The 2012 Volkswagen beetle is striving to attract more male buyers with sportier and masculine design while keeping female customers.
When the German automaker showcased its Beetle in 1998 with its cute design, it was clearly for woman drivers. Over the years, its "chick car" stigma did not disappear in the market. However, VW is trying to broaden its target audience by increasing male buyers. The new Beetle included beefier sheet metal, flatter hood, and "masculine" color options. Diesel version of the car also became available, which were more attractive to men.
"We want cars that appeal to everyone. It's not so much about saying we don't want to be a girl car, but it's more about we want to be everybody's car" said Tim Mahoney, VW's chief product and marking officer in the U.S.
The marketing team has also made effort to appeal it to male customers with the TV commercials, such as the Star Wars themed Super Bowl ads, sporty dog commercials, and a Beetle-driving guy having a high-five from an attractive woman.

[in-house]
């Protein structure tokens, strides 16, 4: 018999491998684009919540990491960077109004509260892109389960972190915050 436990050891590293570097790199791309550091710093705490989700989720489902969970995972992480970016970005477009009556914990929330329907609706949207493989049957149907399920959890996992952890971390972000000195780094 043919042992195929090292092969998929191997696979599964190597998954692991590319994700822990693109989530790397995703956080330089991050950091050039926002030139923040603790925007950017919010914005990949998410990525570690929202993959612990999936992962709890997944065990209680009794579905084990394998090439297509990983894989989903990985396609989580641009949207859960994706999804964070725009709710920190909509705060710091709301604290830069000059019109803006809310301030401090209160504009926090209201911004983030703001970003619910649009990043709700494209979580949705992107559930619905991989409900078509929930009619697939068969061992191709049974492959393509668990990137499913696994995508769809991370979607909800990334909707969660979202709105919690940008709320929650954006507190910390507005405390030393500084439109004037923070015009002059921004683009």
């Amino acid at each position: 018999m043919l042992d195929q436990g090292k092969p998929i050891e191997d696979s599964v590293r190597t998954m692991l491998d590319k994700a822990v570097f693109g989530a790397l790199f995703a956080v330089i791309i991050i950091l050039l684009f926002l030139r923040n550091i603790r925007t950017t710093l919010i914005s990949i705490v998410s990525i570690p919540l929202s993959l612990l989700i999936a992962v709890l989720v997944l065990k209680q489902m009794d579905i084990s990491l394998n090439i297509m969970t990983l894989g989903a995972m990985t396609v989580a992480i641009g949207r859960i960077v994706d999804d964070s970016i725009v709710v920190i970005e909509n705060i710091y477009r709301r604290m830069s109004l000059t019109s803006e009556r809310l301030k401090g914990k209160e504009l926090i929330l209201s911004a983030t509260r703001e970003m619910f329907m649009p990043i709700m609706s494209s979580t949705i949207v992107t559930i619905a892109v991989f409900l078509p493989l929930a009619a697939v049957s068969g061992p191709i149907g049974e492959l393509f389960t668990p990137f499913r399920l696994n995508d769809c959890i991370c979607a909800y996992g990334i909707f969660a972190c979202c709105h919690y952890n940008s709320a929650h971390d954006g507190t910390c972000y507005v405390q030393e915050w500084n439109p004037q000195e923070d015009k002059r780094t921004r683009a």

According to the sales statistics, the company has seen some success. VW said 43 percent of new Beetle purchasers were male in September, which was a significant increase from a 29 percent the previous year.
Of course, VW is not eliminating its strong woman contingents.
"Girls don't mind driving masculine cars; I don't think it works the other way around," Jessica Caldwell, an industry analyst with Edmunds.com, said. "Once a car is labeled a chick's car, a lot of guys don't feel comfortable driving it."
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